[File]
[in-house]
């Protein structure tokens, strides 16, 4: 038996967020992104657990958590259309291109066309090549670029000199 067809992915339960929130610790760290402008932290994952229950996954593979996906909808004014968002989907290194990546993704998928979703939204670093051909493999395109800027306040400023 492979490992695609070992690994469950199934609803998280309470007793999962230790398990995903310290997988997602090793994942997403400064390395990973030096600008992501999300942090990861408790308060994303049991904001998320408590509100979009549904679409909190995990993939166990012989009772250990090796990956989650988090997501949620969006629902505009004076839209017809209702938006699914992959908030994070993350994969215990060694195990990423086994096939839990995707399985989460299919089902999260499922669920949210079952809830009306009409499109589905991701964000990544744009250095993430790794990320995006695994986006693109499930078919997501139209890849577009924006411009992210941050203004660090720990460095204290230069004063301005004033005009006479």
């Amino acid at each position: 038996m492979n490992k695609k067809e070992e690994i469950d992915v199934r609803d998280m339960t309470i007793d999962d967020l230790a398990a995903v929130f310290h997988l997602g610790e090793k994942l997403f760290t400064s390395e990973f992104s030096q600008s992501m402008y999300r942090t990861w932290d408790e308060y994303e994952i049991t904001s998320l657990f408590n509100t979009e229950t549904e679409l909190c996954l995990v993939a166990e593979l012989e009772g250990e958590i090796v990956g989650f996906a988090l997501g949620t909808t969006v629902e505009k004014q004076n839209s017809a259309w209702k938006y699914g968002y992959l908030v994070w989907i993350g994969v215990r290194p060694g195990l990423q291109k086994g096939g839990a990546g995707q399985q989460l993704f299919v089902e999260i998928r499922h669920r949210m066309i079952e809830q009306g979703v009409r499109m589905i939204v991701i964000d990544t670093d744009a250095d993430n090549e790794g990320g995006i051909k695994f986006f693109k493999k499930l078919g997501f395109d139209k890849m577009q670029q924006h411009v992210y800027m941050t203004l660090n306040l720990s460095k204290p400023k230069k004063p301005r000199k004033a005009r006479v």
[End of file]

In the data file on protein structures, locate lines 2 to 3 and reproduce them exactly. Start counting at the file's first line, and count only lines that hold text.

């Protein structure tokens, strides 16, 4: 038996967020992104657990958590259309291109066309090549670029000199 067809992915339960929130610790760290402008932290994952229950996954593979996906909808004014968002989907290194990546993704998928979703939204670093051909493999395109800027306040400023 492979490992695609070992690994469950199934609803998280309470007793999962230790398990995903310290997988997602090793994942997403400064390395990973030096600008992501999300942090990861408790308060994303049991904001998320408590509100979009549904679409909190995990993939166990012989009772250990090796990956989650988090997501949620969006629902505009004076839209017809209702938006699914992959908030994070993350994969215990060694195990990423086994096939839990995707399985989460299919089902999260499922669920949210079952809830009306009409499109589905991701964000990544744009250095993430790794990320995006695994986006693109499930078919997501139209890849577009924006411009992210941050203004660090720990460095204290230069004063301005004033005009006479």
């Amino acid at each position: 038996m492979n490992k695609k067809e070992e690994i469950d992915v199934r609803d998280m339960t309470i007793d999962d967020l230790a398990a995903v929130f310290h997988l997602g610790e090793k994942l997403f760290t400064s390395e990973f992104s030096q600008s992501m402008y999300r942090t990861w932290d408790e308060y994303e994952i049991t904001s998320l657990f408590n509100t979009e229950t549904e679409l909190c996954l995990v993939a166990e593979l012989e009772g250990e958590i090796v990956g989650f996906a988090l997501g949620t909808t969006v629902e505009k004014q004076n839209s017809a259309w209702k938006y699914g968002y992959l908030v994070w989907i993350g994969v215990r290194p060694g195990l990423q291109k086994g096939g839990a990546g995707q399985q989460l993704f299919v089902e999260i998928r499922h669920r949210m066309i079952e809830q009306g979703v009409r499109m589905i939204v991701i964000d990544t670093d744009a250095d993430n090549e790794g990320g995006i051909k695994f986006f693109k493999k499930l078919g997501f395109d139209k890849m577009q670029q924006h411009v992210y800027m941050t203004l660090n306040l720990s460095k204290p400023k230069k004063p301005r000199k004033a005009r006479v």